Part Of The American Meadows Wildflower Learning Center
END OF SEASON MEADOW MAINTENANCE
Your beautiful wildflower meadow dazzled all season, but now the days are getting shorter and the growing season is coming to an end. Should you mow your meadow, or leave it standing? What can you expect after winter - will it grow back, or does it need to be reseeded? Follow this guide to learn the best practices for taking good care of your wildflower meadow.
Follow Along With More Of Our Guides
End Of Growing Season Meadow Maintenance: What To Expect
As the growing season comes to an end, many wildflowers with spent blooms will be sporting showy seed heads, and you may see birds stopping in the meadow to snack on the seeds.
Some wildflowers - especially annual wildflowers and late-blooming perennial wildflowers - may even tolerate the first light frosts and bloom all the way to a hard frost or freeze. You’re sure to see bees and pollinators filling up on pollen and nectar from these flowers as they prepare for winter.
Once your wildflowers have set seed, you may choose to collect some of these seeds to share with friends or reseed in your meadow or elsewhere in your yard.
Some wildflowers will die back completely over the winter. Others will have stiff stems that will stay upright over the winter. These stems and the organic matter in your meadow serve as habitat for overwintering pollinators and beneficial insects!
To Mow Or Not To Mow Your Wildflower Meadow
To mow or not to mow? It’s always a popular question! Wildflowers only need mowing once per year, at the most. There is not one perfect time to mow your wildflower meadow - you can determine a mowing schedule that works for you.
Read on to learn the pros and cons of mowing, spring vs fall mowing, and how to mow (if you mow).
Reasons To Mow
- For appearances: If you have HOA or aesthetic regulations for your home, you may need to mow to keep your property in compliance.
- To reduce weeds: if you have unwanted weeds in your meadow, be sure to cut them back before they go to seed.
- To disperse seeds: mowing can help wildflower seeds from your flowers make contact with the soil and increase their chance of germination.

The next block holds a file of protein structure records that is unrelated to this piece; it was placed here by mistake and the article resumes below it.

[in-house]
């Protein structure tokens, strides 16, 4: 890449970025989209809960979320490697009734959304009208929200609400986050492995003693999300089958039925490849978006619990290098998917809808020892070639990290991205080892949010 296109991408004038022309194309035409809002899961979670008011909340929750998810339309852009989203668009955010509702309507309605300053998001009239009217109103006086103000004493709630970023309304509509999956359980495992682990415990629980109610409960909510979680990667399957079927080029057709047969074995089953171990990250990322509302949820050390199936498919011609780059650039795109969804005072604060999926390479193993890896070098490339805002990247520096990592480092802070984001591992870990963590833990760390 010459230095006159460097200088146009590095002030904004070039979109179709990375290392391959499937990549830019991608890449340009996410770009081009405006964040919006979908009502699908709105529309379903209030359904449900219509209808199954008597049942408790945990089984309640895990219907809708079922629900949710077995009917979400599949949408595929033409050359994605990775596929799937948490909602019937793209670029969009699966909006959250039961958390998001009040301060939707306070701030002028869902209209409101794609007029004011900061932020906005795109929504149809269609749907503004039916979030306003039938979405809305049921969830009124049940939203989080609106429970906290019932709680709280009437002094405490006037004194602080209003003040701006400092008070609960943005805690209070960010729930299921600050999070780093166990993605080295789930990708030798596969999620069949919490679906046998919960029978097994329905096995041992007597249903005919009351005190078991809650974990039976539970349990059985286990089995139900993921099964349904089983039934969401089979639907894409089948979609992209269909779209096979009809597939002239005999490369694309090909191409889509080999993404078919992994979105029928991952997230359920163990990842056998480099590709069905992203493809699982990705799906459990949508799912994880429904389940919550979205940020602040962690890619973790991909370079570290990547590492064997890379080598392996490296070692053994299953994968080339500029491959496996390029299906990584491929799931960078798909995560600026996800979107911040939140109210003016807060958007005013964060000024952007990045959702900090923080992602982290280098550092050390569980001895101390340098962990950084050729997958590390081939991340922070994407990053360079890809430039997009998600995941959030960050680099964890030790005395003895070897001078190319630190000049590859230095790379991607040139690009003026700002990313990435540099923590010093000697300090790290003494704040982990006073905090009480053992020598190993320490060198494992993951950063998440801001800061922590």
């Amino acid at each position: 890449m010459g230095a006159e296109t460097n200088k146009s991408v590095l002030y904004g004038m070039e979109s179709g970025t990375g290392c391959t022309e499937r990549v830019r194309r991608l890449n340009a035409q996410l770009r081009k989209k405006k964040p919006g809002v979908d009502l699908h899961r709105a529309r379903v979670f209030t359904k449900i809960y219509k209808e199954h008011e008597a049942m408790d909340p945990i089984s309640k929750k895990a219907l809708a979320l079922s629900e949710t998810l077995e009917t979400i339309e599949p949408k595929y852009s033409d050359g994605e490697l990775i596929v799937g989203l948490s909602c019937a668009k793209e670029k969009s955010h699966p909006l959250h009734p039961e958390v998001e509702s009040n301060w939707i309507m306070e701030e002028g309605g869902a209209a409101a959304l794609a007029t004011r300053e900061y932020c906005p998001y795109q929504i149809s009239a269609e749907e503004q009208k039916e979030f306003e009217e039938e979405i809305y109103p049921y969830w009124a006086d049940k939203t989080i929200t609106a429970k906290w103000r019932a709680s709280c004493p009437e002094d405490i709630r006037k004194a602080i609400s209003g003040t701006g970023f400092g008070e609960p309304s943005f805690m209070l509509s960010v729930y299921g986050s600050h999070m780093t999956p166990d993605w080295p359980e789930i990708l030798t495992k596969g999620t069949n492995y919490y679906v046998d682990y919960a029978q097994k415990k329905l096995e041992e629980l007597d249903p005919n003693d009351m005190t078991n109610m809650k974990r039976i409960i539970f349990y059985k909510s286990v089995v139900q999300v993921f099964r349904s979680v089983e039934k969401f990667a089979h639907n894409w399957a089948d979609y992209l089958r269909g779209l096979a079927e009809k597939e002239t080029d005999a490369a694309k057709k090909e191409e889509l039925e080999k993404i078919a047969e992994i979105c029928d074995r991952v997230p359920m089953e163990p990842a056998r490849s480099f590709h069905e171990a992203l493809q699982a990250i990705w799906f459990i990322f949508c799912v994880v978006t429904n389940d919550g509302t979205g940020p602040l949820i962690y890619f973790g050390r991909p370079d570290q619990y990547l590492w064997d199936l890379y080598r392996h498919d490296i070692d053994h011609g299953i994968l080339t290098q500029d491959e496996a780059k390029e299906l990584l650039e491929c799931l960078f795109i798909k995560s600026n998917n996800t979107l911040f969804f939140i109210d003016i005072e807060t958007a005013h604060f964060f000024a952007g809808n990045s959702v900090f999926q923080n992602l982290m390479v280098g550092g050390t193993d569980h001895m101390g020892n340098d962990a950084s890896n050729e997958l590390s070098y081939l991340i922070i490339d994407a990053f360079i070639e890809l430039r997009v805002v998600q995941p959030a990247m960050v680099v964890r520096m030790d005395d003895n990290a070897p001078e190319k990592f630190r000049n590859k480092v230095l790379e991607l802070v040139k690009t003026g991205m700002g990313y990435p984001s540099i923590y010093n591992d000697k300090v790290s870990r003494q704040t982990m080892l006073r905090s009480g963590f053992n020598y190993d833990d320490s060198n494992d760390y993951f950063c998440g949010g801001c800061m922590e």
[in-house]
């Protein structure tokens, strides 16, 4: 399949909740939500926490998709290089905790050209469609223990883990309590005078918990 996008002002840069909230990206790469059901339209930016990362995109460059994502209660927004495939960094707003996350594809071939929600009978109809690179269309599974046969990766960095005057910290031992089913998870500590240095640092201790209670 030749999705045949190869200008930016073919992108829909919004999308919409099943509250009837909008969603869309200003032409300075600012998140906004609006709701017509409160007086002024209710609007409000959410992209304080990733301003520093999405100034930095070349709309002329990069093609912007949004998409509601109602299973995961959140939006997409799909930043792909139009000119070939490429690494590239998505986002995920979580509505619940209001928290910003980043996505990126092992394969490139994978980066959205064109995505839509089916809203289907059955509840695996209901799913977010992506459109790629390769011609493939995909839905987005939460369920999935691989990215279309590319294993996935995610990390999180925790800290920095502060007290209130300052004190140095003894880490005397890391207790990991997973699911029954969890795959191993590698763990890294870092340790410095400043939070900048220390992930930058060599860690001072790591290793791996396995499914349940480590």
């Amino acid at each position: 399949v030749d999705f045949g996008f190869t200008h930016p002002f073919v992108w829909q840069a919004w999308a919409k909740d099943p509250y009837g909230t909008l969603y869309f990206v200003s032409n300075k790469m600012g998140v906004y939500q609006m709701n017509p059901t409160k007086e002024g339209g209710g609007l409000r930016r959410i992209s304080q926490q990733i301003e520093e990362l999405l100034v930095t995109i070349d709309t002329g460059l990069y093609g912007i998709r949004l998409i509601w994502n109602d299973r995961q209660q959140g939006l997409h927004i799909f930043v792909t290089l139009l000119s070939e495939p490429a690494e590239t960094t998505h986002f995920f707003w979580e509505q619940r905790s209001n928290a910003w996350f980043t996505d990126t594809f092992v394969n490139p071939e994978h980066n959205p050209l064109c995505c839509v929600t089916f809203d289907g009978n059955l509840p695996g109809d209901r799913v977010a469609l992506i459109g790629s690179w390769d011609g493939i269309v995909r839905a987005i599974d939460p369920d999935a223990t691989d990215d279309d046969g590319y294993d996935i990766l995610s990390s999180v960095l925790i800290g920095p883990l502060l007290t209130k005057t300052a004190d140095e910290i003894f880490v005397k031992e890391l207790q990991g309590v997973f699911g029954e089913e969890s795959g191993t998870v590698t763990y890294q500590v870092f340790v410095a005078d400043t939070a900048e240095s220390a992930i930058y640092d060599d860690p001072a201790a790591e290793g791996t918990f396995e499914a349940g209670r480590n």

- To remove diseased foliage: if your wildflower foliage had fungal or mildew growth, it’s best to cut down the stems and dispose of them so that the diseases don’t proliferate in your soil.
- Looking for a mowing compromise? Adopt a looser mowing schedule. Some mow every other year. Some mow alternating sections of meadow every year. Some mow only the edges of a meadow.
- In a large meadow, you can mow walking pathways to enjoy being immersed in a sea of blooms!
Reasons Not To Mow
- For pollinators: Moths, butterflies, solitary native bees, hoverflies, ladybugs, and other pollinators and beneficial insects overwinter in plant debris. Leaving your meadow standing will help protect their winter habitats! This population forms the bottom of the food chain, feeding birds and other wildlife too.
- For birds: wildflower seed heads provide an important source of fat for birds, helping them fuel up for cold winter months.
- For winter interest: sculptural stems and spiky or fluffy seed heads look beautiful with a dusting of snow!
- For insulation: leaving plants standing will help protect the crown of perennial plants, and help protect perennial root systems from the harshest winter weather.
- Save time, money, and resources: skipping mowing removes one more list from your to-do list, and you’ll save fuel and reduce pollution by not using motor-powered mowing tools.
When To Mow Your Wildflower Meadow
- If you decide to mow your meadow, mow in fall or spring:
- In fall, mow after your wildflowers have gone to seed.
- If you have weeds in your meadow, be sure to cut those back before they go to seed. You can mow a section of your meadow if the weeds are clustered, or walk through your meadow to cut the weeds by hand.
- In spring, wait to mow your meadow until daytime temperatures have reached 50°F consistently. This will allow the pollinators and beneficial insects hibernating in your meadow a chance to wake up for the season.
How To Mow Your Wildflower Meadow
- Use a string trimmer to cut down your wildflowers, or use a lawn mower, brush hog, or tractor with a mower deck set to the highest setting.
- If you mow in fall, leave the clippings (of disease-free foliage) in place to break down and feed the soil.
- If you mow in spring, rake the clippings and debris. Raking away the clippings will open things up at ground level, which allows sunlight to penetrate young perennial plants. You'll likely be amazed by the young wildflower seedlings that you find ready to grow so early in the season.
Wildflower Dormancy & Overwintering
What to expect with overwintering depends on the lifecycle of the flowers in your meadow.
- Annuals have a one year lifecycle. They put all of their energy into blooming, attracting pollinators, and producing seed in their one year of life. At the end of the growing season, annual wildflowers will die.